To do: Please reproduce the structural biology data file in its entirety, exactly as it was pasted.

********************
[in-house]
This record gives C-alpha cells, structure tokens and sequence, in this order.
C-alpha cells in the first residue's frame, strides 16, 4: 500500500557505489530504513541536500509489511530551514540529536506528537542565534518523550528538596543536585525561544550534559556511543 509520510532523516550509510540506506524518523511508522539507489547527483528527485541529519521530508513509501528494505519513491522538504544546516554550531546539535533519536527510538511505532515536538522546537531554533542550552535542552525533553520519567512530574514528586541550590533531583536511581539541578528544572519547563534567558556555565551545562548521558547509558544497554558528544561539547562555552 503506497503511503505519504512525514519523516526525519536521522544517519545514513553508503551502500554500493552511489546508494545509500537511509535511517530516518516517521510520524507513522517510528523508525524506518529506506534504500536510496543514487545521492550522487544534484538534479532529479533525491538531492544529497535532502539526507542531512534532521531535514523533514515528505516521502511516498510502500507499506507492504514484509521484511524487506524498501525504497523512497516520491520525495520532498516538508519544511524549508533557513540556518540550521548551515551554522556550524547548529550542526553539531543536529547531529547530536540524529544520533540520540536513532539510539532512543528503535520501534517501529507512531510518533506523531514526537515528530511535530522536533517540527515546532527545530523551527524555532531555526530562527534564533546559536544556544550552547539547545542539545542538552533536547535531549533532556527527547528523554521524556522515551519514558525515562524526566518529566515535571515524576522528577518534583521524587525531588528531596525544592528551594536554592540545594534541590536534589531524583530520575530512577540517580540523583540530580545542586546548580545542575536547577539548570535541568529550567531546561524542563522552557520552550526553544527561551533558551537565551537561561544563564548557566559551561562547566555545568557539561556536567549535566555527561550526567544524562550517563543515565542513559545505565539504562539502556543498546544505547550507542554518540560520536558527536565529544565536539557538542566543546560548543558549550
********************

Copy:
[in-house]
This record gives C-alpha cells, structure tokens and sequence, in this order.
C-alpha cells in the first residue's frame, strides 16, 4: 500500500557505489530504513541536500509489511530551514540529536506528537542565534518523550528538596543536585525561544550534559556511543 509520510532523516550509510540506506524518523511508522539507489547527483528527485541529519521530508513509501528494505519513491522538504544546516554550531546539535533519536527510538511505532515536538522546537531554533542550552535542552525533553520519567512530574514528586541550590533531583536511581539541578528544572519547563534567558556555565551545562548521558547509558544497554558528544561539547562555552 503506497503511503505519504512525514519523516526525519536521522544517519545514513553508503551502500554500493552511489546508494545509500537511509535511517530516518516517521510520524507513522517510528523508525524506518529506506534504500536510496543514487545521492550522487544534484538534479532529479533525491538531492544529497535532502539526507542531512534532521531535514523533514515528505516521502511516498510502500507499506507492504514484509521484511524487506524498501525504497523512497516520491520525495520532498516538508519544511524549508533557513540556518540550521548551515551554522556550524547548529550542526553539531543536529547531529547530536540524529544520533540520540536513532539510539532512543528503535520501534517501529507512531510518533506523531514526537515528530511535530522536533517540527515546532527545530523551527524555532531555526530562527534564533546559536544556544550552547539547545542539545542538552533536547535531549533532556527527547528523554521524556522515551519514558525515562524526566518529566515535571515524576522528577518534583521524587525531588528531596525544592528551594536554592540545594534541590536534589531524583530520575530512577540517580540523583540530580545542586546548580545542575536547577539548570535541568529550567531546561524542563522552557520552550526553544527561551533558551537565551537561561544563564548557566559551561562547566555545568557539561556536567549535566555527561550526567544524562550517563543515565542513559545505565539504562539502556543498546544505547550507542554518540560520536558527536565529544565536539557538542566543546560548543558549550